Towards responsive policy making

Enabling policy advisors to experience thinking and acting in response to the needs of youth

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Dutch municipalities are striving for a better connection with their residents and increased mutual trust. Nevertheless, the voice of youth is often overlooked in this process, despite their right to be heard in policies and decisions that affect their lives. This is reinforced by bureaucratic institutions primarily focusing on executing tasks, processes, and protocols, sidelining youth and their needs and causing them to disengage from governments and other institutions. Therefore, a growing need for municipalities to involve youth in their policy making emerges. However, in practice, many policy advisors struggle to do so, despite the availability of various tools and strategies. This project aims to understand barriers to youth participation and develop an approach to enable policy advisors from the municipality of Rotterdam to meaningfully involve youth in policies that affect them.

Through design research, a deep understanding is developed of the challenges and needs of policy advisors regarding youth participation. This included observation and participation within the municipal context, in-depth interviews (n=19), guerrilla interviews (n=50), iterative testing (n=7), and Service Ecosystem Design theory.

The research revealed that various social structures underlie the normalized thinking and behavior of policy advisors: (1) ambiguous beliefs about the value of youth participation, (2) constraints imposed by the (partly unwritten) rules of the municipal system, and (3) entrenched norms and roles. These structures lead to assumptions about the needs of youth and barriers to their involvement in policy.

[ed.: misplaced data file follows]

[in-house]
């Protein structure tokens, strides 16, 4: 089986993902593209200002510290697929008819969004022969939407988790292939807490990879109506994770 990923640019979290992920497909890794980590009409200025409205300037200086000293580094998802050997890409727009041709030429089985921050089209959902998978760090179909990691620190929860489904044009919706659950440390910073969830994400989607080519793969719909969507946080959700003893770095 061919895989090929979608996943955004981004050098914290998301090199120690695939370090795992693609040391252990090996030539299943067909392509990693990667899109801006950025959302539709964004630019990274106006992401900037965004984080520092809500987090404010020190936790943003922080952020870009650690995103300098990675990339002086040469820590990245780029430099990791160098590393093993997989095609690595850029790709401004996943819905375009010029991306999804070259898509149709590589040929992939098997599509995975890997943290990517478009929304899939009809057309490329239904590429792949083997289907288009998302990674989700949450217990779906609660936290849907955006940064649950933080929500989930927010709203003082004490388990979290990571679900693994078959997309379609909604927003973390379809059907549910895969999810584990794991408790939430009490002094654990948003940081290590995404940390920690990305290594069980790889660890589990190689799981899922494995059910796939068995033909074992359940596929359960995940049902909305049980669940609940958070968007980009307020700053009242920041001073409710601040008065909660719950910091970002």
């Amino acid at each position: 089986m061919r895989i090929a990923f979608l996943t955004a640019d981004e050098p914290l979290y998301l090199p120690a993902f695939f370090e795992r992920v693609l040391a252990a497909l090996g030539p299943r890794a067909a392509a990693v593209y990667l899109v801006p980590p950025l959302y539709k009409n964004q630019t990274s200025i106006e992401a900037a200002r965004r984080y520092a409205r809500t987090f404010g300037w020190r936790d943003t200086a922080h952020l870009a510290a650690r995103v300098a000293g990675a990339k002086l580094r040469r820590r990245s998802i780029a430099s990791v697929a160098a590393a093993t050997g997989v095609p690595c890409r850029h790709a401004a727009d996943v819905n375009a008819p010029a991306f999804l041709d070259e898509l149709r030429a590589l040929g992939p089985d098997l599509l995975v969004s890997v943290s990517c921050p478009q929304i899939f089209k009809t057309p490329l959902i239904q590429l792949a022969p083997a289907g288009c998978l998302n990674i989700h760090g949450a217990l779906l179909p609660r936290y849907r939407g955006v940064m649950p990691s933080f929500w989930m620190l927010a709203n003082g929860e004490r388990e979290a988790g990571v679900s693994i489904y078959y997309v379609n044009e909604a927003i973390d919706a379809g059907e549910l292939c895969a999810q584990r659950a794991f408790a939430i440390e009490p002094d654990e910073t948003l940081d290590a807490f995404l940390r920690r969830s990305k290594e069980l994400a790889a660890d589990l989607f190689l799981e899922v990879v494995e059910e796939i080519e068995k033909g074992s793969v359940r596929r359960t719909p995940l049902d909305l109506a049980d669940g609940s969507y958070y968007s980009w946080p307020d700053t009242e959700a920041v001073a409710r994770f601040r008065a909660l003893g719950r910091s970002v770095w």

A learning approach is iteratively designed and tested. With this approach, policy advisors can experience the value of thinking and acting in response to the needs of youth, in an accessible way. These experiences contribute to increasing their motivation and knowledge about involving youth in policy. The approach includes multiple conversations and conducting small experiments that reflect on the current way of working. For example, by shadowing a youth worker for a day or engaging in a conversation with a young person from their own network about a policy question.

Challenging assumptions about youth and their needs through active and attentive experiences proves to be essential to enable policy advisors to reconsider and possibly reshape municipal structures and processes. A personally guided learning process can create space for this, allowing current attitudes and practices to change. These can promote the structural and meaningful use of participatory approaches and result in policies that meet the needs of youth. The project thus offers a new perspective and a small yet fundamental step by the municipality towards a better and mutual relationship with its (younger) residents.